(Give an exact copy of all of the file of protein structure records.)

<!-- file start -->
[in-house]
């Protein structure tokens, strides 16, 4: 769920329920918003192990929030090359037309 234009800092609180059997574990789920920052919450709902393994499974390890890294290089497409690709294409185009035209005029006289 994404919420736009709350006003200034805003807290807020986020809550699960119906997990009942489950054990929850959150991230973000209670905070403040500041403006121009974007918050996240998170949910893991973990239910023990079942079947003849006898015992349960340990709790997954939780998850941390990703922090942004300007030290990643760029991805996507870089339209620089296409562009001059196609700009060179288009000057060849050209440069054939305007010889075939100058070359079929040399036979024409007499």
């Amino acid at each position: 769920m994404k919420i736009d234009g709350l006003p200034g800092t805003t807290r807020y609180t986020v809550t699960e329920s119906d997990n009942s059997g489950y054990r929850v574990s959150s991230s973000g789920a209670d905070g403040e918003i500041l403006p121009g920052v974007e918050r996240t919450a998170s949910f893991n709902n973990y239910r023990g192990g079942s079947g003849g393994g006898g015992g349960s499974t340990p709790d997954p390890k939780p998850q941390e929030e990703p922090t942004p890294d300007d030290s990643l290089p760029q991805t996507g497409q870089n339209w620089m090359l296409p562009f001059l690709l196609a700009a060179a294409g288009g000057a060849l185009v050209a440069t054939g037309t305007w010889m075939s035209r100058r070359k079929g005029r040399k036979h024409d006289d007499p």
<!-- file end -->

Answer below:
[in-house]
């Protein structure tokens, strides 16, 4: 769920329920918003192990929030090359037309 234009800092609180059997574990789920920052919450709902393994499974390890890294290089497409690709294409185009035209005029006289 994404919420736009709350006003200034805003807290807020986020809550699960119906997990009942489950054990929850959150991230973000209670905070403040500041403006121009974007918050996240998170949910893991973990239910023990079942079947003849006898015992349960340990709790997954939780998850941390990703922090942004300007030290990643760029991805996507870089339209620089296409562009001059196609700009060179288009000057060849050209440069054939305007010889075939100058070359079929040399036979024409007499």
């Amino acid at each position: 769920m994404k919420i736009d234009g709350l006003p200034g800092t805003t807290r807020y609180t986020v809550t699960e329920s119906d997990n009942s059997g489950y054990r929850v574990s959150s991230s973000g789920a209670d905070g403040e918003i500041l403006p121009g920052v974007e918050r996240t919450a998170s949910f893991n709902n973990y239910r023990g192990g079942s079947g003849g393994g006898g015992g349960s499974t340990p709790d997954p390890k939780p998850q941390e929030e990703p922090t942004p890294d300007d030290s990643l290089p760029q991805t996507g497409q870089n339209w620089m090359l296409p562009f001059l690709l196609a700009a060179a294409g288009g000057a060849l185009v050209a440069t054939g037309t305007w010889m075939s035209r100058r070359k079929g005029r040399k036979h024409d006289d007499p």